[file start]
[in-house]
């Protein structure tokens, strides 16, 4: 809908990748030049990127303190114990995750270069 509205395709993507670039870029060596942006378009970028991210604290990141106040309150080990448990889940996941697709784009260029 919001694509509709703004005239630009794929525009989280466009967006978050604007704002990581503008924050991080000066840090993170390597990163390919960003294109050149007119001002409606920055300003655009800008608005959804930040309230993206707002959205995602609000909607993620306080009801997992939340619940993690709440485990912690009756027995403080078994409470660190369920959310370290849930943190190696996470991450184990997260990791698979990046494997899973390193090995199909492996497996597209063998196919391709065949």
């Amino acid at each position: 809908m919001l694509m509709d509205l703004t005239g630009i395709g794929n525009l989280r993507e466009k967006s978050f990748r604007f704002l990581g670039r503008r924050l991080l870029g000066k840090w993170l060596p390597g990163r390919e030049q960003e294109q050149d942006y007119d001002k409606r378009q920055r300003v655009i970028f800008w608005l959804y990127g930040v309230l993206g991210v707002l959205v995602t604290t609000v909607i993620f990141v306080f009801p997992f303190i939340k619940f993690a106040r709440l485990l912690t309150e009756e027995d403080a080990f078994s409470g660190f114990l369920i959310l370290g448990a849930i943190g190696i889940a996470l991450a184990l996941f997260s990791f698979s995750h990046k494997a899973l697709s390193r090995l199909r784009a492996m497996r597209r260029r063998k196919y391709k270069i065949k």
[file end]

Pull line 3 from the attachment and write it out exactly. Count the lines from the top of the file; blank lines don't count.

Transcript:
């Amino acid at each position: 809908m919001l694509m509709d509205l703004t005239g630009i395709g794929n525009l989280r993507e466009k967006s978050f990748r604007f704002l990581g670039r503008r924050l991080l870029g000066k840090w993170l060596p390597g990163r390919e030049q960003e294109q050149d942006y007119d001002k409606r378009q920055r300003v655009i970028f800008w608005l959804y990127g930040v309230l993206g991210v707002l959205v995602t604290t609000v909607i993620f990141v306080f009801p997992f303190i939340k619940f993690a106040r709440l485990l912690t309150e009756e027995d403080a080990f078994s409470g660190f114990l369920i959310l370290g448990a849930i943190g190696i889940a996470l991450a184990l996941f997260s990791f698979s995750h990046k494997a899973l697709s390193r090995l199909r784009a492996m497996r597209r260029r063998k196919y391709k270069i065949k």